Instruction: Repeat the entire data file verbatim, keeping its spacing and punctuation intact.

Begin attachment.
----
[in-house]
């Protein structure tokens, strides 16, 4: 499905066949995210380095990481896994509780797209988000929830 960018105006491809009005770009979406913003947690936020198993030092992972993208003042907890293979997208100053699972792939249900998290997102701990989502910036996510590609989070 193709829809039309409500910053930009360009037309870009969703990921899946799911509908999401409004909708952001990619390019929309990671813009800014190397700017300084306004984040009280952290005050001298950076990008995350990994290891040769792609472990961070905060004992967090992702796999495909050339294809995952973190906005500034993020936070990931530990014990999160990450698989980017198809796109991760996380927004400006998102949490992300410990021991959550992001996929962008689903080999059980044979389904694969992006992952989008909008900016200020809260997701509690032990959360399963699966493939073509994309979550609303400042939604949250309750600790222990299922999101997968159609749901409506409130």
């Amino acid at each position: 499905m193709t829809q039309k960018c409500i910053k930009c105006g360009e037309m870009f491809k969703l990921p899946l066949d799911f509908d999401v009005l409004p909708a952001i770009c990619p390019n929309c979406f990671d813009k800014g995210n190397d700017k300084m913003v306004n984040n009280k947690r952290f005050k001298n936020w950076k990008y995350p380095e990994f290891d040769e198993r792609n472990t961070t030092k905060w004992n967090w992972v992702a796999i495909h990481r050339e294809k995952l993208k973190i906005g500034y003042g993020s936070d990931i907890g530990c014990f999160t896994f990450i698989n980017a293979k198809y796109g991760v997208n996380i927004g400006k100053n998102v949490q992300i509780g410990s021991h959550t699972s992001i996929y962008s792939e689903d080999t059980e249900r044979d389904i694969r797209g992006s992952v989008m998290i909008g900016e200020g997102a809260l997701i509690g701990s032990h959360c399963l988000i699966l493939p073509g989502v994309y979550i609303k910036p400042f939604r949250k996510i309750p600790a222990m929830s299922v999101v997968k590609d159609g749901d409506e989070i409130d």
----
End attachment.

[in-house]
């Protein structure tokens, strides 16, 4: 499905066949995210380095990481896994509780797209988000929830 960018105006491809009005770009979406913003947690936020198993030092992972993208003042907890293979997208100053699972792939249900998290997102701990989502910036996510590609989070 193709829809039309409500910053930009360009037309870009969703990921899946799911509908999401409004909708952001990619390019929309990671813009800014190397700017300084306004984040009280952290005050001298950076990008995350990994290891040769792609472990961070905060004992967090992702796999495909050339294809995952973190906005500034993020936070990931530990014990999160990450698989980017198809796109991760996380927004400006998102949490992300410990021991959550992001996929962008689903080999059980044979389904694969992006992952989008909008900016200020809260997701509690032990959360399963699966493939073509994309979550609303400042939604949250309750600790222990299922999101997968159609749901409506409130």
């Amino acid at each position: 499905m193709t829809q039309k960018c409500i910053k930009c105006g360009e037309m870009f491809k969703l990921p899946l066949d799911f509908d999401v009005l409004p909708a952001i770009c990619p390019n929309c979406f990671d813009k800014g995210n190397d700017k300084m913003v306004n984040n009280k947690r952290f005050k001298n936020w950076k990008y995350p380095e990994f290891d040769e198993r792609n472990t961070t030092k905060w004992n967090w992972v992702a796999i495909h990481r050339e294809k995952l993208k973190i906005g500034y003042g993020s936070d990931i907890g530990c014990f999160t896994f990450i698989n980017a293979k198809y796109g991760v997208n996380i927004g400006k100053n998102v949490q992300i509780g410990s021991h959550t699972s992001i996929y962008s792939e689903d080999t059980e249900r044979d389904i694969r797209g992006s992952v989008m998290i909008g900016e200020g997102a809260l997701i509690g701990s032990h959360c399963l988000i699966l493939p073509g989502v994309y979550i609303k910036p400042f939604r949250k996510i309750p600790a222990m929830s299922v999101v997968k590609d159609g749901d409506e989070i409130d």